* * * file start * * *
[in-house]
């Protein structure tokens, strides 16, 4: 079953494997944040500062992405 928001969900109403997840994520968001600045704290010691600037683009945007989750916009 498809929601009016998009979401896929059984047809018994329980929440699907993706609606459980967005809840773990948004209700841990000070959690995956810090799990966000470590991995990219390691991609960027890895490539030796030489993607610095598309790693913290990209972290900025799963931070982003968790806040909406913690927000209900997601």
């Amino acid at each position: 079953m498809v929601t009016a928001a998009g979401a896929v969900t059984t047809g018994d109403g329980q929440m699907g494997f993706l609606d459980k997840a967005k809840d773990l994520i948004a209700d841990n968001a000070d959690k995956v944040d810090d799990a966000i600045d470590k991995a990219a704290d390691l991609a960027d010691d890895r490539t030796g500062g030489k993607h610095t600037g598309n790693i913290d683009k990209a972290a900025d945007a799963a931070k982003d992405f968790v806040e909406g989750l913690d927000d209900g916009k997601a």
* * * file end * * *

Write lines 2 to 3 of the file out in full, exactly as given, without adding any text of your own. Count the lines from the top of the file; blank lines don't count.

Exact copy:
């Protein structure tokens, strides 16, 4: 079953494997944040500062992405 928001969900109403997840994520968001600045704290010691600037683009945007989750916009 498809929601009016998009979401896929059984047809018994329980929440699907993706609606459980967005809840773990948004209700841990000070959690995956810090799990966000470590991995990219390691991609960027890895490539030796030489993607610095598309790693913290990209972290900025799963931070982003968790806040909406913690927000209900997601």
């Amino acid at each position: 079953m498809v929601t009016a928001a998009g979401a896929v969900t059984t047809g018994d109403g329980q929440m699907g494997f993706l609606d459980k997840a967005k809840d773990l994520i948004a209700d841990n968001a000070d959690k995956v944040d810090d799990a966000i600045d470590k991995a990219a704290d390691l991609a960027d010691d890895r490539t030796g500062g030489k993607h610095t600037g598309n790693i913290d683009k990209a972290a900025d945007a799963a931070k982003d992405f968790v806040e909406g989750l913690d927000d209900g916009k997601a």